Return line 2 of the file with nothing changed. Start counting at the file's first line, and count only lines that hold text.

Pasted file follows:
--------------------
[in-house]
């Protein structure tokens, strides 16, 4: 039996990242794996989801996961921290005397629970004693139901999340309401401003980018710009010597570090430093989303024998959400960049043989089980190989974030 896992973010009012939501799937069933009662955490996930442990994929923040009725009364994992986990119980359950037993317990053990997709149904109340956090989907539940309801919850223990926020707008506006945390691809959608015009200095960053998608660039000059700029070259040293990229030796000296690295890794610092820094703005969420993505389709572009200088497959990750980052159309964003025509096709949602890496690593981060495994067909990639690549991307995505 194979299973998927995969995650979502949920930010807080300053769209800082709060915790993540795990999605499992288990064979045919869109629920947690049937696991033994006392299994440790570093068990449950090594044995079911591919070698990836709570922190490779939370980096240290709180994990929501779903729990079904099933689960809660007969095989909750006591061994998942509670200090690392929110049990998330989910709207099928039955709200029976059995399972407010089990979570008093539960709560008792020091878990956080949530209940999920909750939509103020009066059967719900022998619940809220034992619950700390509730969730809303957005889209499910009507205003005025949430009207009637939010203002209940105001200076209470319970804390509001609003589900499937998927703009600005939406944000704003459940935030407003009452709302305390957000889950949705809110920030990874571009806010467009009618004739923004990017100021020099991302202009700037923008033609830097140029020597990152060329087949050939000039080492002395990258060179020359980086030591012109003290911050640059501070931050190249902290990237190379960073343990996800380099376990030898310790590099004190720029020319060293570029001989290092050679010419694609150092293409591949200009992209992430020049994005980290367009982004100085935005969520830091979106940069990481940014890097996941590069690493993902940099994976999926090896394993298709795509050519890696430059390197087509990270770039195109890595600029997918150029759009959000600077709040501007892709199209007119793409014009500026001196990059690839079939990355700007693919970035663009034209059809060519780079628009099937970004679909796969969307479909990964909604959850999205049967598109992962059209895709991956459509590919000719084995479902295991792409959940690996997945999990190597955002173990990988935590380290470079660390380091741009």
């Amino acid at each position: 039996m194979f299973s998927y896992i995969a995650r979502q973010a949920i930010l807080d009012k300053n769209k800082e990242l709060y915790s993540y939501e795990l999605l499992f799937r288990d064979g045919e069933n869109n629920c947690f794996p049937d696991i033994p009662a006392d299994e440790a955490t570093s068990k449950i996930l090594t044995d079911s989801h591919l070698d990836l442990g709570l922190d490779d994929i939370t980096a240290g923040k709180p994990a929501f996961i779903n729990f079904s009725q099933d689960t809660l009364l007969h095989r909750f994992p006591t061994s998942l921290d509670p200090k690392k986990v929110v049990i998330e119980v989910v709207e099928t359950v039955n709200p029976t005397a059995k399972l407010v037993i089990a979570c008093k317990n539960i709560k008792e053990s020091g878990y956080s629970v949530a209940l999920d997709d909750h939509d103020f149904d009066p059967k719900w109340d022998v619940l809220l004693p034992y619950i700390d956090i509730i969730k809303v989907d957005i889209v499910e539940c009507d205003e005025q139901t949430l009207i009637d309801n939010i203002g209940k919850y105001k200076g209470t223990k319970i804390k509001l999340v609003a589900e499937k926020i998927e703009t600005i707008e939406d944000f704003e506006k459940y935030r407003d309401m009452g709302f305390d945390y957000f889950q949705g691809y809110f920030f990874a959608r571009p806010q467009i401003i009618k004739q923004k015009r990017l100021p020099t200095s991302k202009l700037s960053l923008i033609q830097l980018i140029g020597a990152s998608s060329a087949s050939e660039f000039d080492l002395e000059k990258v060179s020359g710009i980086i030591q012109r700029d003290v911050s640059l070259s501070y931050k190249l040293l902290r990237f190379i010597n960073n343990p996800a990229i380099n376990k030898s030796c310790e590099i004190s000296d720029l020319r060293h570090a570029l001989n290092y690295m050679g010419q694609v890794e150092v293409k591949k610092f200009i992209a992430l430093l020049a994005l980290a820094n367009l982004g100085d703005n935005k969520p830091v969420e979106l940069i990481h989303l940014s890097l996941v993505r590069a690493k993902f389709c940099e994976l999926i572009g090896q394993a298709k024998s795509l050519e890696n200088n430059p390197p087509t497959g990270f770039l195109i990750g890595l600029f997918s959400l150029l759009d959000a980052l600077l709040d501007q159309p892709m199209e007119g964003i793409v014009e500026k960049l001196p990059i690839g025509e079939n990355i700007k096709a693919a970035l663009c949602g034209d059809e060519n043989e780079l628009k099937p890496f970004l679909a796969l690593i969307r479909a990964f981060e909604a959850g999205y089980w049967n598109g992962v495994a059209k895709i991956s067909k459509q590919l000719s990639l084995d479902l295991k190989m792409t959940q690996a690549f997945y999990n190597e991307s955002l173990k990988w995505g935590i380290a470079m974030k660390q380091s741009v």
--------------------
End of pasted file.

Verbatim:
């Protein structure tokens, strides 16, 4: 039996990242794996989801996961921290005397629970004693139901999340309401401003980018710009010597570090430093989303024998959400960049043989089980190989974030 896992973010009012939501799937069933009662955490996930442990994929923040009725009364994992986990119980359950037993317990053990997709149904109340956090989907539940309801919850223990926020707008506006945390691809959608015009200095960053998608660039000059700029070259040293990229030796000296690295890794610092820094703005969420993505389709572009200088497959990750980052159309964003025509096709949602890496690593981060495994067909990639690549991307995505 194979299973998927995969995650979502949920930010807080300053769209800082709060915790993540795990999605499992288990064979045919869109629920947690049937696991033994006392299994440790570093068990449950090594044995079911591919070698990836709570922190490779939370980096240290709180994990929501779903729990079904099933689960809660007969095989909750006591061994998942509670200090690392929110049990998330989910709207099928039955709200029976059995399972407010089990979570008093539960709560008792020091878990956080949530209940999920909750939509103020009066059967719900022998619940809220034992619950700390509730969730809303957005889209499910009507205003005025949430009207009637939010203002209940105001200076209470319970804390509001609003589900499937998927703009600005939406944000704003459940935030407003009452709302305390957000889950949705809110920030990874571009806010467009009618004739923004990017100021020099991302202009700037923008033609830097140029020597990152060329087949050939000039080492002395990258060179020359980086030591012109003290911050640059501070931050190249902290990237190379960073343990996800380099376990030898310790590099004190720029020319060293570029001989290092050679010419694609150092293409591949200009992209992430020049994005980290367009982004100085935005969520830091979106940069990481940014890097996941590069690493993902940099994976999926090896394993298709795509050519890696430059390197087509990270770039195109890595600029997918150029759009959000600077709040501007892709199209007119793409014009500026001196990059690839079939990355700007693919970035663009034209059809060519780079628009099937970004679909796969969307479909990964909604959850999205049967598109992962059209895709991956459509590919000719084995479902295991792409959940690996997945999990190597955002173990990988935590380290470079660390380091741009």